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Into the Blue

Ratings:
Length: 288 pages3 hours

Summary

Award-winning journalist Andrea Curtis explores the shadows cast over her family by a century-old shipwreck and uncovers the tragedy, disaster and promise of early life on the Great Lakes.

Every family has a story, passed down through generations. For Andrea Curtis that story is the wreck of the SS J.H. Jones. In 1906, the late-November swells of Georgian Bay erupt into a blinding storm, sinking the Jones and claiming the lives of all on board. Left in the wake is Captain Jim Crawford’s one-year-old daughter, Eleanor, who faces a daunting future of poverty and isolation.

But Eleanor emerges from her childhood determined to leave behind the restrictions of her small town. She plunges into the excitement of Jazz-era California and 1930s Montreal, struggling to become a poet and a writer. Almost a century later, Andrea knows her grandmother Eleanor only as a sophisticated, respected Montreal matriarch. Until, while researching Jim Crawford’s role in the Jones tragedy, she discovers that Eleanor had a hidden past.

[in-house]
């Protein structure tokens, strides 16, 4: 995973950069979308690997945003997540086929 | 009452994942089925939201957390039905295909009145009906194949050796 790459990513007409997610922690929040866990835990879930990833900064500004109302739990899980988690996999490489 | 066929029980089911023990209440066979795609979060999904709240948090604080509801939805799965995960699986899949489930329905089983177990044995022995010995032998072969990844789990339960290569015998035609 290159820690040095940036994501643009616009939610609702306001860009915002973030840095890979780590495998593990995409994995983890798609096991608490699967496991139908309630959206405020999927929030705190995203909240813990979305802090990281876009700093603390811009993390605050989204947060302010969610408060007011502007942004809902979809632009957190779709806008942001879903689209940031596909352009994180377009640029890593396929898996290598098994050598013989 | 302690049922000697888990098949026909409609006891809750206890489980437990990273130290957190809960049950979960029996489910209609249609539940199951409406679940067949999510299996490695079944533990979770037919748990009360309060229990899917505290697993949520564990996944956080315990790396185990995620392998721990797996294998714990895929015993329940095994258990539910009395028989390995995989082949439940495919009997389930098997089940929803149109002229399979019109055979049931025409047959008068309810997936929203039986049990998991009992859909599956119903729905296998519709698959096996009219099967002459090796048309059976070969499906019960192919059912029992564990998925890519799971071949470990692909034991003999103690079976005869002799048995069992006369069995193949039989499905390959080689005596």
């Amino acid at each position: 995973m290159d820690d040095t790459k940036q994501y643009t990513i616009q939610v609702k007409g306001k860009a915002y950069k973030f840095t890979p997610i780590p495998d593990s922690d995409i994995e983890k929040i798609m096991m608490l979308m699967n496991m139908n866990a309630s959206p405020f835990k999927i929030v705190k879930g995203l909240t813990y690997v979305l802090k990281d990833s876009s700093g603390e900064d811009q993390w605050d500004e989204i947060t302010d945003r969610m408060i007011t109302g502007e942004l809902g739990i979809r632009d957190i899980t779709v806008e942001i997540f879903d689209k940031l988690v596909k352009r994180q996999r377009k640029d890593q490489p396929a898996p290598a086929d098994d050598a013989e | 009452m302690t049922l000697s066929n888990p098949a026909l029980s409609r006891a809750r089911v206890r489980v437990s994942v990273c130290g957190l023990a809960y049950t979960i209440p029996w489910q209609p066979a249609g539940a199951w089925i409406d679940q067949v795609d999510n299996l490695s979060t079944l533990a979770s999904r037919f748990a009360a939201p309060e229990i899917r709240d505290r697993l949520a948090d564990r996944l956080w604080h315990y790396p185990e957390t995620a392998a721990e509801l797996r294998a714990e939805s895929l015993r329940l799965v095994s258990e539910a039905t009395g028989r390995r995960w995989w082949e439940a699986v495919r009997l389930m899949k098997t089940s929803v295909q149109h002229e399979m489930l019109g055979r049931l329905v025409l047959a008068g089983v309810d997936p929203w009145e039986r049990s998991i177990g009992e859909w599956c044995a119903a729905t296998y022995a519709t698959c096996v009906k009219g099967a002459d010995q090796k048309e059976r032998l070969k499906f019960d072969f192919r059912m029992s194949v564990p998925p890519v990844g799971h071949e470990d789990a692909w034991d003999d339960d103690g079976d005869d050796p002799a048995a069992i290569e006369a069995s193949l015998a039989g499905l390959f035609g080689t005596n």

Using family stories, archival research and fictionalized re-enactments, Andrea Curtis narrates her family’s history, and that of the place they once called home. Into the Blue shimmers with Curtis’s rich and reflective voice, recreating a little-known but formative time when Canadians persevered through unthinkable loss, violence and disaster, and brings to life a grand era of Great Lakes history. This is a worthy peer to such beloved memoirs as David Macfarlane’s The Danger Tree and Roy MacGregor’s A Life in the Bush.


From the Hardcover edition.

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